Romney’s Fiscal Agenda for the 1 Percent

The Republican Presidential Candidate’s Tax and Budget Proposals Ask the 99 Percent to Pony Up for the Wealthy

Republican presidential candidate Mitt Romney's tax plan would benefit only the 1 percent, writes Michael Linden.

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Republican presidential candidate, former Massachusetts Gov. Mitt Romney speaks during a town hall meeting in Cedar Rapids, Iowa. (AP/Charlie Neibergall)

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The fiscal plan offered by Republican presidential candidate Mitt Romney would deliver huge tax cuts to the wealthiest Americans while simultaneously forcing massive cuts to public services and social insurance benefits on which the middle class relies. And though the cuts to Social Security, Medicare, and Medicaid would be devastating for all but the richest Americans, Romney’s promise of trillions of dollars in tax cuts skewed toward the wealthy and corporations means that, overall, his plan will not come close to balancing the budget. In short, it is a fiscal framework that appears to be designed specifically to reward the wealthy and punish the middle class for not being wealthy.

Romney’s draconian spending plan

Mitt Romney’s approach to federal spending is blunt: He would impose a cap on overall annual federal spending at 20 percent of the nation’s gross domestic product—the broadest measure of total economic activity. This approach allows him to avoid detailing precisely which programs would fall under the ax while still being able to claim credit for advocating big cuts. But as good as it might sound in a press release, capping federal spending at 20 percent of GDP would necessarily impose huge cuts to popular and critical programs such as Social Security, Medicare, and Medicaid.

In August the Congressional Budget Office projected that in fiscal year 2016 federal spending would be about $4.25 trillion, or about 22.2 percent of GDP. That projection, however, assumes that the wars in Iraq and Afghanistan continue indefinitely. It also assumes Congress will not move to prevent enormous cuts to Medicare doctors currently scheduled to take effect under the “Sustainable Growth Rate” formula, and it does not include the effect of the additional spending cuts triggered by the inability of the so-called “super committee” to reach a compromise deal. After adjusting to reflect the planned drawdown in overseas military operations, the “doc-fix,” and the automatic spending cuts, the 2016 estimate of spending declines to $4.07 trillion, or about 21.3 percent of GDP. In order to cut that down to 20 percent of GDP, Romney will need to find $250 billion to cut.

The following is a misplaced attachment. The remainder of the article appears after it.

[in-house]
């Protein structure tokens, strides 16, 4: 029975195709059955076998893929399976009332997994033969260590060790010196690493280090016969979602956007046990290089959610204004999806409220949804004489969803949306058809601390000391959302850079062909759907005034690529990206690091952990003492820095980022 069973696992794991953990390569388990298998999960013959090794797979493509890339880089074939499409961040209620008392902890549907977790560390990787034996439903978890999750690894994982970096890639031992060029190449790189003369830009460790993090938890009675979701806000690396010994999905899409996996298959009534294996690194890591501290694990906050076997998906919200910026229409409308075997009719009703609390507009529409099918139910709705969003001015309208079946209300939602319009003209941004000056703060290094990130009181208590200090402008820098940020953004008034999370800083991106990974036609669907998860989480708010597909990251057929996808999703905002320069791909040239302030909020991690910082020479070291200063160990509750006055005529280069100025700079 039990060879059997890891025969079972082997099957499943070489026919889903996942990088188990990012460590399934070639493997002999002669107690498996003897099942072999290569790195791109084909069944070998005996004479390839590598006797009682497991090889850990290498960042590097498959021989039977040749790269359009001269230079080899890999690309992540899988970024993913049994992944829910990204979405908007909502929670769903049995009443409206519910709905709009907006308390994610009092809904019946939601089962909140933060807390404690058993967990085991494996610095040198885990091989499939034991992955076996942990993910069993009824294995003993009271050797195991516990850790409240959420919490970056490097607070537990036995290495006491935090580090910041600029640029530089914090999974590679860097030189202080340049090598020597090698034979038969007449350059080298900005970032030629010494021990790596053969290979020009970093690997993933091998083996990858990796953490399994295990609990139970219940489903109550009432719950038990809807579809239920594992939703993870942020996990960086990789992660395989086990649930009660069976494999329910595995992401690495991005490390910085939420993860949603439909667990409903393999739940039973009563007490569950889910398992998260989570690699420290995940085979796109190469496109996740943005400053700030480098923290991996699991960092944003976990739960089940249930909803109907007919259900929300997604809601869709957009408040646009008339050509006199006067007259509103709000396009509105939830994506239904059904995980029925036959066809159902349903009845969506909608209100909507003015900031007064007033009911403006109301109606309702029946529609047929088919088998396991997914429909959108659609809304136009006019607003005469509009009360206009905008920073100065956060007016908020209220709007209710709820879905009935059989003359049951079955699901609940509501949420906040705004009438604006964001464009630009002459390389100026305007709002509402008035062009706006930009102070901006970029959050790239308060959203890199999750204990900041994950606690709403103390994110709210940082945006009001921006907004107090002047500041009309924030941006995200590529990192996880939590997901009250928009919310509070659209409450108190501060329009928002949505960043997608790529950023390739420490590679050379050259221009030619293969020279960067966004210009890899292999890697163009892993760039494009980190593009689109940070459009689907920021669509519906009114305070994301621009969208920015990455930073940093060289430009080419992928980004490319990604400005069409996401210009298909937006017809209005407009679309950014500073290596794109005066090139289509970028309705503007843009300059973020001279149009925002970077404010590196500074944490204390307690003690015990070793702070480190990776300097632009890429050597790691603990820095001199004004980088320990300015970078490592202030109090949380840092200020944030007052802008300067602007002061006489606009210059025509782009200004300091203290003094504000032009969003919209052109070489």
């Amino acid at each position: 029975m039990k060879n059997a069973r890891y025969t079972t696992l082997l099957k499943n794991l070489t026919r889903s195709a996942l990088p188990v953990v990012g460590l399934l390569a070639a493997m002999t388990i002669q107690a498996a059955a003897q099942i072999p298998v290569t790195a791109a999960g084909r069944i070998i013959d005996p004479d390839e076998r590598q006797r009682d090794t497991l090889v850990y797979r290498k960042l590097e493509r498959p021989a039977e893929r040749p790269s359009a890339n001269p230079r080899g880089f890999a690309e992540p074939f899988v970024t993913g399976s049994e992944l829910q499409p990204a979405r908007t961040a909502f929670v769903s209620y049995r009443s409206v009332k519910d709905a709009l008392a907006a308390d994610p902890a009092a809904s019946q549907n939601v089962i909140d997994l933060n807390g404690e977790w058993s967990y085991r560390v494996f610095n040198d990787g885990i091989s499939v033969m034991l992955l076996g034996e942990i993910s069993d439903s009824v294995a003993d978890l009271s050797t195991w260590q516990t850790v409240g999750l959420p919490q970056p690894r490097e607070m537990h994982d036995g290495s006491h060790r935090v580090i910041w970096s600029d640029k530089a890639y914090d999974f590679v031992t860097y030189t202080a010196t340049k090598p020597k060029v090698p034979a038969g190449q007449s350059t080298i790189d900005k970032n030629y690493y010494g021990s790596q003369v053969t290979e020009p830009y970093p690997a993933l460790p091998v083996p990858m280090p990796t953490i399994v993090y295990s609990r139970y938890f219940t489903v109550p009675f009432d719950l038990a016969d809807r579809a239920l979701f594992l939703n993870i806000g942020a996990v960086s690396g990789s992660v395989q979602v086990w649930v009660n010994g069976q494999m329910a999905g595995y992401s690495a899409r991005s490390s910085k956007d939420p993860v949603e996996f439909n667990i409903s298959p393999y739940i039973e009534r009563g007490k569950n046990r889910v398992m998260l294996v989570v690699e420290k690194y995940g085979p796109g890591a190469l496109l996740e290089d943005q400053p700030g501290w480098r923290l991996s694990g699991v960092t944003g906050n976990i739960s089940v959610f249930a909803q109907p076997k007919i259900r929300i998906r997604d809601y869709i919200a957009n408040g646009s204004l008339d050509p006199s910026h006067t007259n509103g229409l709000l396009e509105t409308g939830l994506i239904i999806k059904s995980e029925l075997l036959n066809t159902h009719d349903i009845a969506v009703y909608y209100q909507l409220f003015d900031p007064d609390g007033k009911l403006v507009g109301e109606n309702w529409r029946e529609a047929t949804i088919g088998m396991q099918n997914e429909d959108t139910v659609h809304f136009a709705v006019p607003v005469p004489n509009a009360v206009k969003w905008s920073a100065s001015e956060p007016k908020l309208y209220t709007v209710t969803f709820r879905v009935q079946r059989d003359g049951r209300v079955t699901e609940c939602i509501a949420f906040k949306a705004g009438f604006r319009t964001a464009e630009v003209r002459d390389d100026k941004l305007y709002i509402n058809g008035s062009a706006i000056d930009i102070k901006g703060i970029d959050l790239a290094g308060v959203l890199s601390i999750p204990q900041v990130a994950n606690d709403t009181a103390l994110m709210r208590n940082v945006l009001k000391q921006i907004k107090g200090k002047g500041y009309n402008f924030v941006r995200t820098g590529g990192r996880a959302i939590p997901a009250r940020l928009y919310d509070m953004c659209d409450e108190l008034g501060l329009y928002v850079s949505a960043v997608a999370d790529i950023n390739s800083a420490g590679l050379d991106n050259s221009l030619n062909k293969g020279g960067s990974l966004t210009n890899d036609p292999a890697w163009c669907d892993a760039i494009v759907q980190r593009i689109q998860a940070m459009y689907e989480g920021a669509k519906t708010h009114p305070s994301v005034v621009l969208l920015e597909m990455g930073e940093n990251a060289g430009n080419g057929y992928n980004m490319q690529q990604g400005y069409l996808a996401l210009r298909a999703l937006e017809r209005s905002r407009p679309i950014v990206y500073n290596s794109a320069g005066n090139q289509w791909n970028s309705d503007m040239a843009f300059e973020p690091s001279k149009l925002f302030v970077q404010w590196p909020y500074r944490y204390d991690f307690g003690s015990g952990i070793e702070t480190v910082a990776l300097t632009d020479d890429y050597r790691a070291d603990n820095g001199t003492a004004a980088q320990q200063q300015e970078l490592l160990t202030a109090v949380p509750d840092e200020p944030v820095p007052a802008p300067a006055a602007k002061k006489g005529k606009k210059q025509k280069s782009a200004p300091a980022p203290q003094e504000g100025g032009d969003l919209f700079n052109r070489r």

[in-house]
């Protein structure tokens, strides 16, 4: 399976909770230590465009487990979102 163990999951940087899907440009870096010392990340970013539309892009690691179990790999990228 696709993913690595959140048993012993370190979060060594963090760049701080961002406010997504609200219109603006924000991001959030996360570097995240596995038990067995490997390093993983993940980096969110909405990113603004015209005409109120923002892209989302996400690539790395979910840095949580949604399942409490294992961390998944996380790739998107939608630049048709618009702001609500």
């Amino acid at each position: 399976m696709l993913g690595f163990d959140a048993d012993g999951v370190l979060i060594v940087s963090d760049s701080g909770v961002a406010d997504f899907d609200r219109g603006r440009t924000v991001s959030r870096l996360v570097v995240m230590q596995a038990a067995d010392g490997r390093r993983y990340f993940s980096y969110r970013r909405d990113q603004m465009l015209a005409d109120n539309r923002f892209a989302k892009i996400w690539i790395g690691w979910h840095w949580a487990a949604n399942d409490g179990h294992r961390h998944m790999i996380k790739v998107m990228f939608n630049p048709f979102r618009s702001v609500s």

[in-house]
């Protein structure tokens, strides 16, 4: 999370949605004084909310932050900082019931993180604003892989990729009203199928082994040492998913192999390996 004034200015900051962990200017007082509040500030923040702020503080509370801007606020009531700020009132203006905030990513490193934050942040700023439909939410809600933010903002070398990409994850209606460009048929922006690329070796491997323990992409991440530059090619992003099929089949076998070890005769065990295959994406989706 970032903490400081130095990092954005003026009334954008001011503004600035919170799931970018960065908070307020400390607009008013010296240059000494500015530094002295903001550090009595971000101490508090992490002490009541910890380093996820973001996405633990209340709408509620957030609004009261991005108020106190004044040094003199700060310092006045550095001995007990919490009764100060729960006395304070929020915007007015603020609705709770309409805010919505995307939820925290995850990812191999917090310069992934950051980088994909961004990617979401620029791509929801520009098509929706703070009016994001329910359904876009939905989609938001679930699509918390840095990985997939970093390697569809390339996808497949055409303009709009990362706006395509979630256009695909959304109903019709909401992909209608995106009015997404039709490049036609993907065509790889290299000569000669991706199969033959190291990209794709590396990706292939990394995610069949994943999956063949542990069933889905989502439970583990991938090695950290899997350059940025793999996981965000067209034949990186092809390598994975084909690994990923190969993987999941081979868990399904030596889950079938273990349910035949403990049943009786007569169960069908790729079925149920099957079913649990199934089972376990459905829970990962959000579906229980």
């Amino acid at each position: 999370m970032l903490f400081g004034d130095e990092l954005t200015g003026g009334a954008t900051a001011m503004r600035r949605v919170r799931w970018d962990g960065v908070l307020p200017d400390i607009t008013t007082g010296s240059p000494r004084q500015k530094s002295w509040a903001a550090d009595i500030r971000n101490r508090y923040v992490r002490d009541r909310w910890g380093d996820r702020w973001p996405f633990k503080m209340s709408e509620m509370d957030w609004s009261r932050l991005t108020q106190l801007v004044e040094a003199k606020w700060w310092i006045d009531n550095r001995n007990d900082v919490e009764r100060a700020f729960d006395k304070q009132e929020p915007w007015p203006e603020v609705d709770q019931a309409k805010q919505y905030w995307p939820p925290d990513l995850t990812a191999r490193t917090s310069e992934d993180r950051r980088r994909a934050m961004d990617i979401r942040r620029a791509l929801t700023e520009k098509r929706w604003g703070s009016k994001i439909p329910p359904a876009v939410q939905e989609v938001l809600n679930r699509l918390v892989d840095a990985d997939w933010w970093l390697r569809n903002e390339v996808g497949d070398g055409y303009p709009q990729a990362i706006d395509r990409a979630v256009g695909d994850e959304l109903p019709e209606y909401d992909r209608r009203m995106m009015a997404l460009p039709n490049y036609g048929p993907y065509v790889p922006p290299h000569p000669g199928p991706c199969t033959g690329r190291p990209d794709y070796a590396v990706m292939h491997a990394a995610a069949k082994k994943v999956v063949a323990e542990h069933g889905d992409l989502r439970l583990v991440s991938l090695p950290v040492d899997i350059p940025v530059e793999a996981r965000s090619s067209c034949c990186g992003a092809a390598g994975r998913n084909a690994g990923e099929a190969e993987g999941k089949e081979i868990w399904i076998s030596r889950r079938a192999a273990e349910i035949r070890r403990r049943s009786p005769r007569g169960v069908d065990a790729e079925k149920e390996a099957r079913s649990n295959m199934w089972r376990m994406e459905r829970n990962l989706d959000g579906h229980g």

Four ways to cut spending in order to comply with the Romney cap

At first glance, you could be forgiven for thinking that it shouldn’t be all that difficult to cut $250 billion out of a budget of more than $4 trillion. And if it were that simple, perhaps you would be right. But there are three important complicating factors. First, nearly $450 billion of total spending in 2016 will go toward interest payments on the debt. Unless Romney wants the country to default, he can’t cut that. That leaves just $3.6 trillion in noninterest spending from which Romney needs to find his $250 billion.

If he were to cut everything equally, that would mean a 7 percent cut to everything the federal government does, from veterans’ benefits to border security to food stamps. But Romney has already said he doesn’t want to cut everything equally. In fact, he’s actually promised to spend more in one area in particular: defense. That’s the second complicating factor. Under current projections (with the adjustments described above), defense spending will be about $560 billion in 2016, or about 2.9 percent of GDP. But Romney has promised to ensure defense spending never drops lower than 4 percent of GDP. Keeping that promise will add more than $200 billion in additional federal spending in 2016.